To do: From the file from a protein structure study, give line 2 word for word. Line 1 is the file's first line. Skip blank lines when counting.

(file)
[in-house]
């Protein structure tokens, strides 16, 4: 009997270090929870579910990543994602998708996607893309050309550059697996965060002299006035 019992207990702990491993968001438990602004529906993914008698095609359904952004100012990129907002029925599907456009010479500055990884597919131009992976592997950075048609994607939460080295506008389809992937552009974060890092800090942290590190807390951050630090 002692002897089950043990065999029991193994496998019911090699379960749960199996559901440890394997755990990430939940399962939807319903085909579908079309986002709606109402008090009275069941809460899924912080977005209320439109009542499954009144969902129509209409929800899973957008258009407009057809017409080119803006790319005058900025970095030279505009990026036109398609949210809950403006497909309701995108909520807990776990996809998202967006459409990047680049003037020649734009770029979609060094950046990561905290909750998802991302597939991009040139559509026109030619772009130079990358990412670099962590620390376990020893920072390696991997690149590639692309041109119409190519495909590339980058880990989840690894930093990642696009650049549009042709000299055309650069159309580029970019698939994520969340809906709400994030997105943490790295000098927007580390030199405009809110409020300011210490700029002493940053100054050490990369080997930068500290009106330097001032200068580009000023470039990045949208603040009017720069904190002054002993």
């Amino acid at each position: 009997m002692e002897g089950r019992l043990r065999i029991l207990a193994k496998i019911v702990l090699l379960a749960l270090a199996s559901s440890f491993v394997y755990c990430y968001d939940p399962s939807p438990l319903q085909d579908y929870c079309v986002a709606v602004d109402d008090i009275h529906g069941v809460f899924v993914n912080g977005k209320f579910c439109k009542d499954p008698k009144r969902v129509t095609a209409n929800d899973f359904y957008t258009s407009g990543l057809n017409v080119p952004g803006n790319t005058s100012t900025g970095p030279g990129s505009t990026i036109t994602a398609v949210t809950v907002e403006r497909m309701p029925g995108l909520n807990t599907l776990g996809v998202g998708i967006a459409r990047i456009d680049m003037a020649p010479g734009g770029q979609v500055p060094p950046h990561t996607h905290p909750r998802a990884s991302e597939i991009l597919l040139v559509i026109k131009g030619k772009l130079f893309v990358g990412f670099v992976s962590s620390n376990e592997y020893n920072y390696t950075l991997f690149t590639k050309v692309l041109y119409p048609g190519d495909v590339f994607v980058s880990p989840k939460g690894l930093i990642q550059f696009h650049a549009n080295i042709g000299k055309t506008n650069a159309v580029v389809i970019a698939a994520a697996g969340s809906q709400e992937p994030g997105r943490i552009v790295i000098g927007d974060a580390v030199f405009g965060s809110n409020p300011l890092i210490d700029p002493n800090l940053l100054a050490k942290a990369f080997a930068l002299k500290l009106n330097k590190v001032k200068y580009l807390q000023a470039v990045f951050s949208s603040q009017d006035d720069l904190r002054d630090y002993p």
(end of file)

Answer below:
């Protein structure tokens, strides 16, 4: 009997270090929870579910990543994602998708996607893309050309550059697996965060002299006035 019992207990702990491993968001438990602004529906993914008698095609359904952004100012990129907002029925599907456009010479500055990884597919131009992976592997950075048609994607939460080295506008389809992937552009974060890092800090942290590190807390951050630090 002692002897089950043990065999029991193994496998019911090699379960749960199996559901440890394997755990990430939940399962939807319903085909579908079309986002709606109402008090009275069941809460899924912080977005209320439109009542499954009144969902129509209409929800899973957008258009407009057809017409080119803006790319005058900025970095030279505009990026036109398609949210809950403006497909309701995108909520807990776990996809998202967006459409990047680049003037020649734009770029979609060094950046990561905290909750998802991302597939991009040139559509026109030619772009130079990358990412670099962590620390376990020893920072390696991997690149590639692309041109119409190519495909590339980058880990989840690894930093990642696009650049549009042709000299055309650069159309580029970019698939994520969340809906709400994030997105943490790295000098927007580390030199405009809110409020300011210490700029002493940053100054050490990369080997930068500290009106330097001032200068580009000023470039990045949208603040009017720069904190002054002993």